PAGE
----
The mouth of the righteous brings forth wisdom, but the perverse tongue will be cut out. The lips of the righteous know what is acceptable, but the mouth of the wicked what is perverse. Dishonest scales are an abomination to the Lord, but a just weight is His delight. When pride comes, then comes shame; but with the humble is wisdom. The integrity of the upright will guide them, but the perversity of the unfaithful will destroy them. Riches do not profit in the day of wrath, but righteousness delivers from death. The righteousness of the blameless will direct his way aright, but the wicked will fall by his own wickedness. The righteousness of the upright will deliver them, but the unfaithful will be caught by their lust. When a wicked man dies, his expectation will perish, and the hope of the unjust perishes. The righteous is delivered from trouble, and it comes to the wicked instead. The hypocrite with his mouth destroys his neighbor, but through knowledge the righteous will be delivered. When it goes well with the righteous, the city rejoices; and when the wicked perish, there is jubilation. By the blessing of the upright the city is exalted, but it is overthrown by the mouth of the wicked. He who is devoid of wisdom despises his neighbor, but a man of understanding holds his peace.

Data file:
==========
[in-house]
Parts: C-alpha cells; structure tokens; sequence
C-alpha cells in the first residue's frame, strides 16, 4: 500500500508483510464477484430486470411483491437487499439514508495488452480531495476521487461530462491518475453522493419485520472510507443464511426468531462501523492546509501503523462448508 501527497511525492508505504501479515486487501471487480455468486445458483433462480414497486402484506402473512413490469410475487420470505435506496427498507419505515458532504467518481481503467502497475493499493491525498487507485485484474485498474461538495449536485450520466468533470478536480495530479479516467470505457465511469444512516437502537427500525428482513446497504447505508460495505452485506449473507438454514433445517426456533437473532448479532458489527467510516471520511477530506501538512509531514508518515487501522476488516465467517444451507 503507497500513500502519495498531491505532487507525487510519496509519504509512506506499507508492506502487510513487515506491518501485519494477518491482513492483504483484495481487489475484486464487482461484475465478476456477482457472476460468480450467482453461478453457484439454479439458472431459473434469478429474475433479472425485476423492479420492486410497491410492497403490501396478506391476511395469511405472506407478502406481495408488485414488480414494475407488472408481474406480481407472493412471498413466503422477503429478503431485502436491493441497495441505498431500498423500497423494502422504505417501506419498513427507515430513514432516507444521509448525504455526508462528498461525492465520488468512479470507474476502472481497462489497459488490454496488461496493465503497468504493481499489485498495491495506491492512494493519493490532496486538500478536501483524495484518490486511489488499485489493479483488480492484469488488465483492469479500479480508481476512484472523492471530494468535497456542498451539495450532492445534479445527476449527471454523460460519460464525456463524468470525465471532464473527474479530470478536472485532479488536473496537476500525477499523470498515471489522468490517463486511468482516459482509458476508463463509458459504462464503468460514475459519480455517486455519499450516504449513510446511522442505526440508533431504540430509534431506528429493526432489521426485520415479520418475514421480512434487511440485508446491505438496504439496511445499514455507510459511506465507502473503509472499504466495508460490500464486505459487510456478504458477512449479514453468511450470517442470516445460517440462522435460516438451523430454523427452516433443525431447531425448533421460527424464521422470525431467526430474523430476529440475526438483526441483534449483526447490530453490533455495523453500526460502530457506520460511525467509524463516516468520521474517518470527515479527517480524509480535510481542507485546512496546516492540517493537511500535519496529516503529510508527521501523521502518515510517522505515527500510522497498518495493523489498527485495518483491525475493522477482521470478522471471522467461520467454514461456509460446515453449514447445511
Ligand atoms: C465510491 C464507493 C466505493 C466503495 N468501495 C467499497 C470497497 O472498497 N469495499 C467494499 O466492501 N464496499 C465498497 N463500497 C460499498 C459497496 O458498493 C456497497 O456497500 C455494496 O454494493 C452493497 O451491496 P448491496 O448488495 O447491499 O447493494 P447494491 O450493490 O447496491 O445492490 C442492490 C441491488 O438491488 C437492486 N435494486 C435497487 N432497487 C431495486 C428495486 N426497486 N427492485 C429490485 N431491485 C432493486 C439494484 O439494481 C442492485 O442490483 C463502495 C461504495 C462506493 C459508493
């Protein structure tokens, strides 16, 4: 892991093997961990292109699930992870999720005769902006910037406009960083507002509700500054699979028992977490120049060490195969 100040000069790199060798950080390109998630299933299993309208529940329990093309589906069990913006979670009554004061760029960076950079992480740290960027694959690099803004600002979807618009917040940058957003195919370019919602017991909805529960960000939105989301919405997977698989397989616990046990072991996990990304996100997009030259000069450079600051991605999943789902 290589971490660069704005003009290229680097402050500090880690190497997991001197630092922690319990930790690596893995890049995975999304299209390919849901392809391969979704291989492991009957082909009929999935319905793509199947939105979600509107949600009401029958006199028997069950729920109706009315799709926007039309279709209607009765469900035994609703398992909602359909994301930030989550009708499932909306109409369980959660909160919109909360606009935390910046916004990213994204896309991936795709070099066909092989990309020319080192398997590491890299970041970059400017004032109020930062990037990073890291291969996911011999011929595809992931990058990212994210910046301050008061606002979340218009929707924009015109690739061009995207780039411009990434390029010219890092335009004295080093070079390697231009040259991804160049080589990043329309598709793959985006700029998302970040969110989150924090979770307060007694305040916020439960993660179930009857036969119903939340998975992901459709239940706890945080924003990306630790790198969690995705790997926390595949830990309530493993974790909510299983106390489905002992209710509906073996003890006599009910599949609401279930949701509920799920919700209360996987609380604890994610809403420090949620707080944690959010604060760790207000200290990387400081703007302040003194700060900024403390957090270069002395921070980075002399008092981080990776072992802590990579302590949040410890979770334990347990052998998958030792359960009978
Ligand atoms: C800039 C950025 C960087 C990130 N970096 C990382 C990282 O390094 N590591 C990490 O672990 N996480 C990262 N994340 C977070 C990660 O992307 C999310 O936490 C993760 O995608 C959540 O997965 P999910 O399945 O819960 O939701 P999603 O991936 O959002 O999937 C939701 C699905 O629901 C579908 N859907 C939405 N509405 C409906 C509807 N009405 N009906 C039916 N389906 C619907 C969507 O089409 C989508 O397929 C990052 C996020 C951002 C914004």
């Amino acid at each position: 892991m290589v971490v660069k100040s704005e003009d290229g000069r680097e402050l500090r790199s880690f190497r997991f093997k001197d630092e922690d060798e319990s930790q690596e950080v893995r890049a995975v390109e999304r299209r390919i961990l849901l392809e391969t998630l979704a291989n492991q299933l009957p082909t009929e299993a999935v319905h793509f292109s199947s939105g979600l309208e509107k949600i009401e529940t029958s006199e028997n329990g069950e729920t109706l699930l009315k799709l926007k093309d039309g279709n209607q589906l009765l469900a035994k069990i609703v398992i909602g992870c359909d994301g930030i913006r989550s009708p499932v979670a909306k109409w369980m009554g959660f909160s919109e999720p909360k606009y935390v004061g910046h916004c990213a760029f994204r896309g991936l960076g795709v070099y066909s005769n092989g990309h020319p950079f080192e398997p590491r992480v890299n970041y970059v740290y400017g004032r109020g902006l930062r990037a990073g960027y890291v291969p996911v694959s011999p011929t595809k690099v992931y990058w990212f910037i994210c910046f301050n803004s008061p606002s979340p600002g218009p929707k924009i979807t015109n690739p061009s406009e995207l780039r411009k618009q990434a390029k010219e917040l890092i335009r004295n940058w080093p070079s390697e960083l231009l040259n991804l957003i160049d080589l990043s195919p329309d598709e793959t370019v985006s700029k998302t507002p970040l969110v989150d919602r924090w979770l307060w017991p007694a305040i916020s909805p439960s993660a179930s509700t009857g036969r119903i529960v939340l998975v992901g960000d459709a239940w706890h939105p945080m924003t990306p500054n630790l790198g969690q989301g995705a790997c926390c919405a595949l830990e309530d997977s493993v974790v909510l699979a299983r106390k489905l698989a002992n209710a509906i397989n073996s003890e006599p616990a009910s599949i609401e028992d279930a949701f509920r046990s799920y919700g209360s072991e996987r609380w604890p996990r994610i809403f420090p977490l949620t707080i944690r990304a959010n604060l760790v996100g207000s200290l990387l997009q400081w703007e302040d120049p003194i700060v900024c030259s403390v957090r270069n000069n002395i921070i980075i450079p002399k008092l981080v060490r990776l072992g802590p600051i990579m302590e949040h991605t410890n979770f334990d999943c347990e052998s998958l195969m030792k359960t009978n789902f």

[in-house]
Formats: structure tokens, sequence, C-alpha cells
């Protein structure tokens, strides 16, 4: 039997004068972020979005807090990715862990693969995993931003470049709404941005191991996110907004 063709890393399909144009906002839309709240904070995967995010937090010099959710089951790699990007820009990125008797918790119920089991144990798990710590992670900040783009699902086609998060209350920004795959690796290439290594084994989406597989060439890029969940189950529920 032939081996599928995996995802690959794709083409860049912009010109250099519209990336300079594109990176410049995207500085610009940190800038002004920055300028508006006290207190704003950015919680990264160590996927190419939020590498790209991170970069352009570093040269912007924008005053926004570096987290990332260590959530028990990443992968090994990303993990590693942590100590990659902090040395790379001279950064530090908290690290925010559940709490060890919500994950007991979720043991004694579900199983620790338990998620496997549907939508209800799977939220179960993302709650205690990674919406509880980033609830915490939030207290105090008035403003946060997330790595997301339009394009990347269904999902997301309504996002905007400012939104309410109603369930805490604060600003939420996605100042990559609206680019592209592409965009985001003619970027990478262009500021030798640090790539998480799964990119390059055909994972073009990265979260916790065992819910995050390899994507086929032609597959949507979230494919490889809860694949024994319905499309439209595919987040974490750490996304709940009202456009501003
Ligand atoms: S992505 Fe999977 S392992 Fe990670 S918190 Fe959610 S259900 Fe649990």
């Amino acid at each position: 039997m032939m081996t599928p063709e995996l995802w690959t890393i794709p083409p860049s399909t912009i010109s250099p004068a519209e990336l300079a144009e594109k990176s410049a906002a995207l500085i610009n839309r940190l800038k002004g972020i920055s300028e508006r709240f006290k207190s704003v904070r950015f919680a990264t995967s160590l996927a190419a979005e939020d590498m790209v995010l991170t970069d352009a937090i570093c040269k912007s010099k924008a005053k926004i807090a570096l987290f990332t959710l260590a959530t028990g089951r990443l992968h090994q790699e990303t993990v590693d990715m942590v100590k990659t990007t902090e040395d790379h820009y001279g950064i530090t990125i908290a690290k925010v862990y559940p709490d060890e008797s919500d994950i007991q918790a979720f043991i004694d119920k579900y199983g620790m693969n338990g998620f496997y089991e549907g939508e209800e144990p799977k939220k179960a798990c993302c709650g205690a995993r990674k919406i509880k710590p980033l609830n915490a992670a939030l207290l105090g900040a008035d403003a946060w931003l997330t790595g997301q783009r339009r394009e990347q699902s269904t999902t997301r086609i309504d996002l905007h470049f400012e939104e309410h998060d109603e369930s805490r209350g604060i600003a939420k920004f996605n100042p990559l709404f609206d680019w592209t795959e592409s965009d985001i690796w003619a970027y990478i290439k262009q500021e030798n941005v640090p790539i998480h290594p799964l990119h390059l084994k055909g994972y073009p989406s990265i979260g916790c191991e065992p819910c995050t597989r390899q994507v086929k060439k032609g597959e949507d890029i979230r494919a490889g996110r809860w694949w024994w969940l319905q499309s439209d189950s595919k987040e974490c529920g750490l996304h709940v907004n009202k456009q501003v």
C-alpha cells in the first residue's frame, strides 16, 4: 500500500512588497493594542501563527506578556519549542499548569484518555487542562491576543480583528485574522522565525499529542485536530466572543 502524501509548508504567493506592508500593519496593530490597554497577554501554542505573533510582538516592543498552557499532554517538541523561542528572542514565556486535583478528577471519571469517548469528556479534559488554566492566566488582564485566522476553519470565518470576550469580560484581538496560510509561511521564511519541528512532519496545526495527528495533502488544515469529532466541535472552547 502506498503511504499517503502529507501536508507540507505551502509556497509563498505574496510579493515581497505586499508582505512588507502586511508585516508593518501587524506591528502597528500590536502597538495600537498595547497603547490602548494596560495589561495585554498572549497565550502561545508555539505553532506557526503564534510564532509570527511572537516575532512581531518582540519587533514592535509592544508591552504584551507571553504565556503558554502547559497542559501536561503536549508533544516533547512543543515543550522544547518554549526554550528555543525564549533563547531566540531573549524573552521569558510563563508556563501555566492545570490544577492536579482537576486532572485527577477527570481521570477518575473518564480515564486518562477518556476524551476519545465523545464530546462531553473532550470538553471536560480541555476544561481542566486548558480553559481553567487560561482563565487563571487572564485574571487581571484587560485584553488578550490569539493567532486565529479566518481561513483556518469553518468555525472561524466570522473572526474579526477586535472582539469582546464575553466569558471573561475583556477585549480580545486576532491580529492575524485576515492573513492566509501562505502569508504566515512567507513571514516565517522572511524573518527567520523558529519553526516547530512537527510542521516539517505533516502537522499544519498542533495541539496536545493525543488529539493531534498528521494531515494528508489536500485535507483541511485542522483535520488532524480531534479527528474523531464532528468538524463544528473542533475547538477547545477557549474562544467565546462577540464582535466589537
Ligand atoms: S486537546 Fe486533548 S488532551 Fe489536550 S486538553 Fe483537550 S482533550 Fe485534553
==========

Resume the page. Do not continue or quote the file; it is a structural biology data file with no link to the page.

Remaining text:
John 10:9-16 (Matins Gospel)

I am the door. If anyone enters by Me, he will be saved, and will go in and out and find pasture. The thief does not come except to steal, and to kill, and to destroy. I have come that they may have life, and that they may have it more abundantly. I am the good shepherd. The good shepherd gives His life for the sheep. But a hireling, he who is not the shepherd, one who does not own the sheep, sees the wolf coming and leaves the sheep and flees; and the wolf catches the sheep and scatters them. The hireling flees because he is a hireling and does not care about the sheep. I am the good shepherd; and I know My sheep, and am known by My own. As the Father knows Me, even so I know the Father; and I lay down My life for the sheep. And other sheep I have which are not of this fold; them also I must bring, and they will hear My voice; and there will be one flock and one shepherd.


Colossians 2:8-12 (Epistle, Circumcision)

Beware lest anyone cheat you through philosophy and empty deceit, according to the tradition of men, according to the basic principles of the world, and not according to Christ. For in Him dwells all the fullness of the Godhead bodily; and you are complete in Him, who is the head of all principality and power. In Him you were also circumcised with the circumcision made without hands, by putting off the body of the sins of the flesh, by the circumcision of Christ, buried with Him in baptism, in which you also were raised with Him through faith in the working of God, who raised Him from the dead.